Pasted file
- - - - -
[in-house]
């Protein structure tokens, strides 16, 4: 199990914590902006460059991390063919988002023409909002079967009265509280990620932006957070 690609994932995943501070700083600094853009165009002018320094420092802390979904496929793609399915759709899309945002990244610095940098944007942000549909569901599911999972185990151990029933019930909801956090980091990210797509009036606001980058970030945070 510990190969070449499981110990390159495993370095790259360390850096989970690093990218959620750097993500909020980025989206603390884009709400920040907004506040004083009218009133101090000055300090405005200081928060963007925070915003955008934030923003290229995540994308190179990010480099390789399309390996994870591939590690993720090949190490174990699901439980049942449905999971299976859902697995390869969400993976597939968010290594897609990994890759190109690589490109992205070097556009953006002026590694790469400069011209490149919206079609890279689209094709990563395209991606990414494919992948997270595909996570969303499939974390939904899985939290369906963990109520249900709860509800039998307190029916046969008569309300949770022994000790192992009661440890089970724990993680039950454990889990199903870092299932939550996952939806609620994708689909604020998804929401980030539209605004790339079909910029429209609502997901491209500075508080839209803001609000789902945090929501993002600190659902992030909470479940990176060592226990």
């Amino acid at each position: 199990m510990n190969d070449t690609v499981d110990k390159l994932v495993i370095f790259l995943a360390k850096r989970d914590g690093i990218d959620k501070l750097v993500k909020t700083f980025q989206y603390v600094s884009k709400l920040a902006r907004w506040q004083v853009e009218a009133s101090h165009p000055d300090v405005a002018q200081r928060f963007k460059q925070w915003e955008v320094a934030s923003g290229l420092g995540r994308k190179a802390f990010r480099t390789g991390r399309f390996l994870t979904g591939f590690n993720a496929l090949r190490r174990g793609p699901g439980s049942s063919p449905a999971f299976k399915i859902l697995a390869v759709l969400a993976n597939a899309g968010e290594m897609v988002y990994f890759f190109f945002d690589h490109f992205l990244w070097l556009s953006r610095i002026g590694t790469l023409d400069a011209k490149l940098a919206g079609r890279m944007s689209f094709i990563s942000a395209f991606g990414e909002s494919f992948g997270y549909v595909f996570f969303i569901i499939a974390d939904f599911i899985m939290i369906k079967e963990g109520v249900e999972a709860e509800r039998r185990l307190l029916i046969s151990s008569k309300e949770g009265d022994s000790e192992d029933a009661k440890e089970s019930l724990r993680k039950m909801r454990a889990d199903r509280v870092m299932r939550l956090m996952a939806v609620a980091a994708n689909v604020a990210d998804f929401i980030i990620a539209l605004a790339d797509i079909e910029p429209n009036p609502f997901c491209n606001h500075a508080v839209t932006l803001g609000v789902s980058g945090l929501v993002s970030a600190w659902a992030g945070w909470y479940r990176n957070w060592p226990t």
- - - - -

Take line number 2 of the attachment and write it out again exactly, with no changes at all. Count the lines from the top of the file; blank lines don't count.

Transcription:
């Protein structure tokens, strides 16, 4: 199990914590902006460059991390063919988002023409909002079967009265509280990620932006957070 690609994932995943501070700083600094853009165009002018320094420092802390979904496929793609399915759709899309945002990244610095940098944007942000549909569901599911999972185990151990029933019930909801956090980091990210797509009036606001980058970030945070 510990190969070449499981110990390159495993370095790259360390850096989970690093990218959620750097993500909020980025989206603390884009709400920040907004506040004083009218009133101090000055300090405005200081928060963007925070915003955008934030923003290229995540994308190179990010480099390789399309390996994870591939590690993720090949190490174990699901439980049942449905999971299976859902697995390869969400993976597939968010290594897609990994890759190109690589490109992205070097556009953006002026590694790469400069011209490149919206079609890279689209094709990563395209991606990414494919992948997270595909996570969303499939974390939904899985939290369906963990109520249900709860509800039998307190029916046969008569309300949770022994000790192992009661440890089970724990993680039950454990889990199903870092299932939550996952939806609620994708689909604020998804929401980030539209605004790339079909910029429209609502997901491209500075508080839209803001609000789902945090929501993002600190659902992030909470479940990176060592226990």